Sunday at the U.S. Open is all about avoiding disasters, something four-time PGA Tour winner Chris Kirk knows a little something about after stumbling to a 6-over 10 on the first hole out of the gate in Sunday’s final round of the U.S. Open.
For those unfamiliar with golf speak, that’s a sextuple bogey.
If Kirk, playing in the second group out in the curtain-dropper, wishes to blame something -- or someone -- other than first-tee nerves or his own shaky play, he can point the finger at Jordan Spieth and Mike Davis. It was, after all, the USGA executive director’s caving into Spieth’s, um, suggestion, that the 18th be played as a par-5 that had a direct impact on the setup of No. 1 as a par-4, according to Golf Channel analyst Mark Rolfing.
"I believe the most important hole on the golf course is No. 1," Rolfing said Sunday morning from the Tacoma, Wash., course after play got underway for the golfers at the back of the pack.
"When Mike Davis made the decision to play the 18th hole as a par-5, that meant No. 1 became a par-4," Rolfing explained.
The USGA did not change the first hole @ChambersBayGolf to a Par-10, although Chris Kirk just recorded a 10 there in his final round. Yikes.— Aaron Levine (@AaronQ13Fox) June 21, 2015
For the first time in a U.S. Open, the USGA designated two holes -- Nos. 1 and 18 -- to have different pars depending on what Davis decided. So for Thursday’s round one, the first was a par-4 and No. 18 a par-5. They were flipped for Friday, when Spieth uttered his famous "dumbest hole ever played" remark, and again on Saturday, which led everyone to believe No. 1 would be a par-5 and 18 and a par-4 for Sunday’s finale.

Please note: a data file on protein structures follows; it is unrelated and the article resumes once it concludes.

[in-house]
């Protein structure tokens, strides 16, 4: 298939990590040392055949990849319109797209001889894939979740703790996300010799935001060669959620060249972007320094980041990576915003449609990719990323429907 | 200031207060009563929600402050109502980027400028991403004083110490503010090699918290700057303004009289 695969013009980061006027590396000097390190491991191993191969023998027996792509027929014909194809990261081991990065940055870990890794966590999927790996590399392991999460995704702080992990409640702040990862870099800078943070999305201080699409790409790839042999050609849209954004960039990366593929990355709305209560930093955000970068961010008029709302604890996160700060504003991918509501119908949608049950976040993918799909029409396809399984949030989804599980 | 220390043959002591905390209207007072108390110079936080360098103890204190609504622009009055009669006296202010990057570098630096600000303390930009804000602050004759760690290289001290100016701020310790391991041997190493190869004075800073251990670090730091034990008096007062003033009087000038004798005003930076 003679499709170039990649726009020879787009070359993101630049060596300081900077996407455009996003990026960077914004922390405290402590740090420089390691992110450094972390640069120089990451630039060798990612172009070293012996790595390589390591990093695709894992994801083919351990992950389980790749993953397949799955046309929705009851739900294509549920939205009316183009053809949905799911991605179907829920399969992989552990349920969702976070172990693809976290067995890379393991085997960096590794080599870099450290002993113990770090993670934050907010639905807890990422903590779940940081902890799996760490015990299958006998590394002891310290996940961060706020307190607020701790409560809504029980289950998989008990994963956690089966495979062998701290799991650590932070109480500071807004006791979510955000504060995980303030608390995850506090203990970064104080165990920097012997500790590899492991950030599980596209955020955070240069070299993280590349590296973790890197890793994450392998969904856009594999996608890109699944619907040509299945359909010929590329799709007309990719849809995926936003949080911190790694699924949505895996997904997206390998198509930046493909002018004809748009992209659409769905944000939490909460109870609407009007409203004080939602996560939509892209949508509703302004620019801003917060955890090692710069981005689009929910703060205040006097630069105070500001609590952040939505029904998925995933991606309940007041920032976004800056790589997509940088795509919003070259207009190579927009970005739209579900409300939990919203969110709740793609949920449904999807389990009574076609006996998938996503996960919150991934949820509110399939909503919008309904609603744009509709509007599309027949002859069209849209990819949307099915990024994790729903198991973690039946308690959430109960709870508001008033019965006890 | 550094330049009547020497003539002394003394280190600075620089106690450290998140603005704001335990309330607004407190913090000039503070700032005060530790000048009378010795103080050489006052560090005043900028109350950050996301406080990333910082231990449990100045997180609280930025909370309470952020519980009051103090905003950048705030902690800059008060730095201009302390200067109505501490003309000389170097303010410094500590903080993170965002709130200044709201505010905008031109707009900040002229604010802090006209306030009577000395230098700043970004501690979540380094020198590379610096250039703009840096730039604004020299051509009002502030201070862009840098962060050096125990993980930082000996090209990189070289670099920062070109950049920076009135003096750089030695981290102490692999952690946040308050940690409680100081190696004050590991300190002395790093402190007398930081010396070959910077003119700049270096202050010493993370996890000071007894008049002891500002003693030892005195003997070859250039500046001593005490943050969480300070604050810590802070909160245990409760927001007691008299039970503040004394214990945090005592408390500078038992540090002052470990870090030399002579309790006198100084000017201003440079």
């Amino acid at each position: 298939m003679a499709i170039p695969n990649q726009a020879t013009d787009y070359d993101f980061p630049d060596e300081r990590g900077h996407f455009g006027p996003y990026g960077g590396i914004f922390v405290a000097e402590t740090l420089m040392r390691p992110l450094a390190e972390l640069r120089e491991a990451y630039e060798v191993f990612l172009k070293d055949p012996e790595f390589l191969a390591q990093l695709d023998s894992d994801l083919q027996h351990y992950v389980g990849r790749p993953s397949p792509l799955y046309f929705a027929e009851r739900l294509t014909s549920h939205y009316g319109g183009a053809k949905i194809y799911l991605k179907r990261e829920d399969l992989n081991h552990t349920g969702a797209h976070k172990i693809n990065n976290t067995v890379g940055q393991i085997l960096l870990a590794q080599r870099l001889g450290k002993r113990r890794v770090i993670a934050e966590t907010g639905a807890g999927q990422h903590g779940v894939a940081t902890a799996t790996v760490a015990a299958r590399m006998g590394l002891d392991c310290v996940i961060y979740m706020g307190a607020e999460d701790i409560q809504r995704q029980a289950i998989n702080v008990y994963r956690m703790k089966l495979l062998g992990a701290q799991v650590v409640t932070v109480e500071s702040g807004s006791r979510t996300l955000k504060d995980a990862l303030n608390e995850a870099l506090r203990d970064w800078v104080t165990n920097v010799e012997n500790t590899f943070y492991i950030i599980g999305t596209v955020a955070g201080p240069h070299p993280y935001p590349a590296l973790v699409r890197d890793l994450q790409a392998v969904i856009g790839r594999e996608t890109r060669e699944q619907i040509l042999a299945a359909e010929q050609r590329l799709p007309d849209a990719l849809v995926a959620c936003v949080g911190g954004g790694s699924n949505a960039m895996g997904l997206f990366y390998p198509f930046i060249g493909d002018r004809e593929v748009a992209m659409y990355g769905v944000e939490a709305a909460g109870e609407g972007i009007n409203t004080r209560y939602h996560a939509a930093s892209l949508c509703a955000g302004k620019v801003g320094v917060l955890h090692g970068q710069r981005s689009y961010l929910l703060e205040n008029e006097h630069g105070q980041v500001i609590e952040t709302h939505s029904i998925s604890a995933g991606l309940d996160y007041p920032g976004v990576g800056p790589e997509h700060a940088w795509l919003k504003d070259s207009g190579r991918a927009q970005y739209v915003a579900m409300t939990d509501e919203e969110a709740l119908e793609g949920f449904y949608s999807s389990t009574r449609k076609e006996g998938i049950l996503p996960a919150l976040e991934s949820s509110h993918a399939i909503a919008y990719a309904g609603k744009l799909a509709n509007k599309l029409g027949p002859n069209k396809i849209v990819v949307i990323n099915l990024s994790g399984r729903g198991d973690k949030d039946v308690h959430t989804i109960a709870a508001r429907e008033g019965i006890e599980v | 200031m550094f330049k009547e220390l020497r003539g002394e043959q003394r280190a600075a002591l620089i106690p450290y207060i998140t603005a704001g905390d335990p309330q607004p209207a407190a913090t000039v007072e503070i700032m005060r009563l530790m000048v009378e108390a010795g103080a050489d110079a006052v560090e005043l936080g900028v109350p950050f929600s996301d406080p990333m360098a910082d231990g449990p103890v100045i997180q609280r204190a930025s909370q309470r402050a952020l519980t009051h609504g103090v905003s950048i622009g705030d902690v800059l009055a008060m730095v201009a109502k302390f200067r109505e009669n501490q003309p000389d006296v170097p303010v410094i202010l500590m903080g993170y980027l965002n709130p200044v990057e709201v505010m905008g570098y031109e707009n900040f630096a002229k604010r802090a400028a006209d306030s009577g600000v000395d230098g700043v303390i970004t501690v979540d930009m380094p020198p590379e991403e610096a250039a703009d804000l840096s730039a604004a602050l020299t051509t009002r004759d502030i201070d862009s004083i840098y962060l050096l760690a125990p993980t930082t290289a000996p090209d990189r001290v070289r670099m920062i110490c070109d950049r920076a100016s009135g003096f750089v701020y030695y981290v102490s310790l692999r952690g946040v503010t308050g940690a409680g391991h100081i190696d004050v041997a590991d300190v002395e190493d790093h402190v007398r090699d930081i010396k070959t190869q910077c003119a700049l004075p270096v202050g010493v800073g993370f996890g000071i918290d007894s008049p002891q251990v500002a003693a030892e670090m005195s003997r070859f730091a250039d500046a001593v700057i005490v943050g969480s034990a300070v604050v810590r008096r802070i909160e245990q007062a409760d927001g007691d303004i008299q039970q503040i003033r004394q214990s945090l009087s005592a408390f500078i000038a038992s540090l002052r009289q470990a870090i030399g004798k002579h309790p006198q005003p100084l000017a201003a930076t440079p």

But Davis, claiming wind directions and not Spieth’s complaints forced his hand, fooled the golfers by keeping Saturday’s setup for the final 18 holes of regulation.
Bad news, Chris Kirk made a 10 on his opening hole today. Good news ... Weather is really nice! pic.twitter.com/2mkmt9uWS9— Shane Bacon (@shanebacon) June 21, 2015
No doubt, Kirk was not amused, and the players who follow him will have their work cut out for them on the front nine, where Patrick Reed made two of his three double-bogeys on his way to a 6-over 76 on Saturday.
"It is a tough nine holes," said Rolfing. "Hole location is right in the front left corner of that green. It is a very dangerous hole; just ask Chris Kirk."
Best I can tell, it took Chris Kirk 6 shots from the valley left of No. 1 to get onto the green. Holed a 7' putt for a 10.— Doug Ferguson (@dougferguson405) June 21, 2015
For the record, Kirk’s tee shot landed in the left rough, he was short on his approach shot and his next five shots up the hill snaked back down to him, according to the Associated Press. Adding insult to injury, Kirk three-putted on the first of 18 oh-so-popular putting surfaces.
SB Nation video archives: The toughest holes in all of golf (2014)